What is Matariki?
Matariki is the Māori name for the star cluster known as the Pleiades. Traditionally for Māori when it appeared just before dawn in late May or early June, it signalled the start of the Māori New Year. For some tribes, the rising of Puanga (Rigel in Orion) signals the start of the New Year. In the early 2000s Te Taura Whiri i te Reo Māori (Māori Language Commission), the Ministry of Education and the Museum of New Zealand Te Papa Tongarewa, became involved in the revival of Matariki celebrations.
When is Matariki?
Different tribes celebrated Matariki at different times. For some it was when Matariki rose in May/June. For others it was celebrated at the first new moon, or full moon, following the rising of Matariki. In the 21st century it is the new moon following the rising of Matariki that signals the New Year.
In 2015, Matariki, the Māori New Year started on 18 June.
Eight Wellington museums and galleries have joined forces to present a major programme of exhibitions and events to celebrate Matariki 2015, the Māori New Year. The Wellington Matariki Festival will host more than 60 free events and activities between Saturday 13 June to Sunday 12 July. Events include a Poi E/Thriller Flash Mob, New Zealand Post Kaumātua Kapa Haka, a poetry slam, concerts, a Māori and Pacific Island Wikipedia edit-a-thon, and an art night.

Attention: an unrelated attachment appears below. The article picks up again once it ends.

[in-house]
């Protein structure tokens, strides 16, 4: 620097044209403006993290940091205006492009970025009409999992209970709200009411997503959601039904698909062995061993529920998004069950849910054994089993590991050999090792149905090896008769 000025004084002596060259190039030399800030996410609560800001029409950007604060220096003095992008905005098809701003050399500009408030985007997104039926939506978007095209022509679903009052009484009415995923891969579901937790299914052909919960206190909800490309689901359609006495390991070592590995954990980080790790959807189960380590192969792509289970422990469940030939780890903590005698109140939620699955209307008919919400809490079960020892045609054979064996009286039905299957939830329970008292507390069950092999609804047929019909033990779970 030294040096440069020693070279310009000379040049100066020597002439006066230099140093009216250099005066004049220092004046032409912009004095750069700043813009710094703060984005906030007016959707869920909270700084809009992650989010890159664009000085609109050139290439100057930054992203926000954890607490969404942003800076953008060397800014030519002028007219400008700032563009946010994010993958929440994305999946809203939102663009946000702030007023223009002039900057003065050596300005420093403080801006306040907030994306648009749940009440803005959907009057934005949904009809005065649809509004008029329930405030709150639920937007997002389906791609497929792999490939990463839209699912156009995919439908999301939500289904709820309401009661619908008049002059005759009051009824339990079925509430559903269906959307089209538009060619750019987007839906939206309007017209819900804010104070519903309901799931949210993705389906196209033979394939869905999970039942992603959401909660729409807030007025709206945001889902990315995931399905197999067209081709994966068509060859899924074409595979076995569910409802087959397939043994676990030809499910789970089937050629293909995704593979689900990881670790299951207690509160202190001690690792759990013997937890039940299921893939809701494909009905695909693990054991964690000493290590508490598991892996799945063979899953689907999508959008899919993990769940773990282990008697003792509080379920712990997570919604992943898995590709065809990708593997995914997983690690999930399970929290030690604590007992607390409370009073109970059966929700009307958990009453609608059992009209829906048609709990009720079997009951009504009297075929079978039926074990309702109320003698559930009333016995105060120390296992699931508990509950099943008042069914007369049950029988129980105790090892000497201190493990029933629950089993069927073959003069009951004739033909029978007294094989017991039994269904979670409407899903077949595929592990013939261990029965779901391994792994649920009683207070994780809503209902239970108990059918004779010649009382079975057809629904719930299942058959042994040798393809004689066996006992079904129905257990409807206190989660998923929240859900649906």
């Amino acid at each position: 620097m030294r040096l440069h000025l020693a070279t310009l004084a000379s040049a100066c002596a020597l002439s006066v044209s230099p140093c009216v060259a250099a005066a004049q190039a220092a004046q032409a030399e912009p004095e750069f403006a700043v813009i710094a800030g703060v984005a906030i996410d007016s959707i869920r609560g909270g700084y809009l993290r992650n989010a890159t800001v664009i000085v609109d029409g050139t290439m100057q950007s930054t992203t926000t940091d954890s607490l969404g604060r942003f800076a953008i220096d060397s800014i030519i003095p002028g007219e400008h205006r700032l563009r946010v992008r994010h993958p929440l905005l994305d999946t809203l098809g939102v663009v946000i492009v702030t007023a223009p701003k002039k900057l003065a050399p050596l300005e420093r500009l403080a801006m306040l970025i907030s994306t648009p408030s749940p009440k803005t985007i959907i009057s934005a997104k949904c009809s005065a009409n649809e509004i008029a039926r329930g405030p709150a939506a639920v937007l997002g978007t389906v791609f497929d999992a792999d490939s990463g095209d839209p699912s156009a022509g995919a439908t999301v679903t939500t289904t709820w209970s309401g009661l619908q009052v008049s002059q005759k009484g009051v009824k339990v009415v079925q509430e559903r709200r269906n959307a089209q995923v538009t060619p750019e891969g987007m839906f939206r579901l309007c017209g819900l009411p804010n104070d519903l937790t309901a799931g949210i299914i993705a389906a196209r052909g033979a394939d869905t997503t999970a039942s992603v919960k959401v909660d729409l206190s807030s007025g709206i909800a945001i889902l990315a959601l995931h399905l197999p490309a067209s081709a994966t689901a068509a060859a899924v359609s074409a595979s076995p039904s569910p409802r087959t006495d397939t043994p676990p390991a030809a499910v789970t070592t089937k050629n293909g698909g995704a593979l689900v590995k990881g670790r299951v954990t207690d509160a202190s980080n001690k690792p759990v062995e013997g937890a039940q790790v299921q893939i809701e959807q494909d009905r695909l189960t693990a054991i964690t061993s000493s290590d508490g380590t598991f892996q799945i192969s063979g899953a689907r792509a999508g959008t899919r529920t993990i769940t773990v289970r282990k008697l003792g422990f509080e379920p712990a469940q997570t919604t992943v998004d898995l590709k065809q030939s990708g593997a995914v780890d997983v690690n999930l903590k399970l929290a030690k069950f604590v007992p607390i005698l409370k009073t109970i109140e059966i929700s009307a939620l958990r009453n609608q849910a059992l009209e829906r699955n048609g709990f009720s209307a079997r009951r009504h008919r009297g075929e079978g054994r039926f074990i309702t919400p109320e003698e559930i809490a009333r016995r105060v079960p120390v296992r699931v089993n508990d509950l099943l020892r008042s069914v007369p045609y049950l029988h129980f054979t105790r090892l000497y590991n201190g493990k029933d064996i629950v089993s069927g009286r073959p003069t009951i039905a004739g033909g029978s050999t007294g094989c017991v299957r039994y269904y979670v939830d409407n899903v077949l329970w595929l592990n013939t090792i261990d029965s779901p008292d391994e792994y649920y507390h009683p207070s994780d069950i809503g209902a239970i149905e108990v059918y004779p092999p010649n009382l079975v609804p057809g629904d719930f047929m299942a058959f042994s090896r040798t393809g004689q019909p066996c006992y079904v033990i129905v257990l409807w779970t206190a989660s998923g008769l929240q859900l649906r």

Read more details here.
In Auckland, a Māori take on Shakespeare's greatest love story, no holds barred kapa haka, and traditional reed boat making are among more than 100 events in this year's Matariki Festival.
The festival, celebrating the rise of the Matariki constellation, signifies the start of Māori New Year and begins 20 June with a Dawn Karakia on Maungakiekie (One Tree Hill). The festival runs until 19 July.
Read more details here.
View of the Tāmaki-makau-rau sky at about 6:33am on 10 June 2015. Image is courtesy of Dayne Laird.
For many iwi the appearance of Puanga (Rigel in Orion) in the night sky signalled the start of winter. Puanga was said to be one of the parents of the climbing plant puawānanga.
How to find Matariki (the Pleiades)
You can either check out, ‘A beginner’s guide to finding Matariki’ on Te Ara's blog, or ‘Help finding Matariki’ on the Matariki events site.
2015 images of Matariki in Auckland taken by Dayne Laird can be viewed on his facebook photo album.
YouTube also features video clips about Matariki.
The Ministry does not have any printed Matariki resources. However you can download the following Ministry wallpaper from our website.
Other free downloads include three Matariki colouring book pages for tamariki to print and colour from Auahi Kore's website.
The Health Promotion Agency's Takoha, koha kai (make your contribution one of healthy kai) poster is available free of charge to support Matariki celebrations in your community.
Where to find Matariki events
Eventfinda, an events calendar website lists activities taking place around New Zealand.
Matariki Events, a national events calendar, is a New Zealand Māori Tourism project.